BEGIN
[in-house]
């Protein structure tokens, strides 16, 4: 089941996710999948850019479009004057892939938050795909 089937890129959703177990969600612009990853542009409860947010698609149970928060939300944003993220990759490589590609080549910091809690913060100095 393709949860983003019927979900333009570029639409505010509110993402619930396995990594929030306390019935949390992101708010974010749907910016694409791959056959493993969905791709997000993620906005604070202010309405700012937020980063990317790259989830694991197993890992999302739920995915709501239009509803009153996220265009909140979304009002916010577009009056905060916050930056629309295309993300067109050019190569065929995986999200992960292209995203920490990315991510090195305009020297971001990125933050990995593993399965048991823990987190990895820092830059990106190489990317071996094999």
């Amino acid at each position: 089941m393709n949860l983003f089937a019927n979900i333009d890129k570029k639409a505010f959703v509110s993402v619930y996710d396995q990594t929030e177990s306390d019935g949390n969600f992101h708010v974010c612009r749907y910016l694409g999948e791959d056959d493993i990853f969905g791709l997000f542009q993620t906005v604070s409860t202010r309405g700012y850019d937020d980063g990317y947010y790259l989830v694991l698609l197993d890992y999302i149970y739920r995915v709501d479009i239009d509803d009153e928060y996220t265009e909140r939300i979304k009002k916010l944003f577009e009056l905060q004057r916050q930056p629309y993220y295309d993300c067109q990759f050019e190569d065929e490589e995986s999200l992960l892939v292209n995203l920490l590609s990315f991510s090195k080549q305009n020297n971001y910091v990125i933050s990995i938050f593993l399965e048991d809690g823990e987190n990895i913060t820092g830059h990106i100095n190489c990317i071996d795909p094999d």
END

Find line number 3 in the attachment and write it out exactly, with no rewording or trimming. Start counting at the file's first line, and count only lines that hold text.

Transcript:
């Amino acid at each position: 089941m393709n949860l983003f089937a019927n979900i333009d890129k570029k639409a505010f959703v509110s993402v619930y996710d396995q990594t929030e177990s306390d019935g949390n969600f992101h708010v974010c612009r749907y910016l694409g999948e791959d056959d493993i990853f969905g791709l997000f542009q993620t906005v604070s409860t202010r309405g700012y850019d937020d980063g990317y947010y790259l989830v694991l698609l197993d890992y999302i149970y739920r995915v709501d479009i239009d509803d009153e928060y996220t265009e909140r939300i979304k009002k916010l944003f577009e009056l905060q004057r916050q930056p629309y993220y295309d993300c067109q990759f050019e190569d065929e490589e995986s999200l992960l892939v292209n995203l920490l590609s990315f991510s090195k080549q305009n020297n971001y910091v990125i933050s990995i938050f593993l399965e048991d809690g823990e987190n990895i913060t820092g830059h990106i100095n190489c990317i071996d795909p094999d």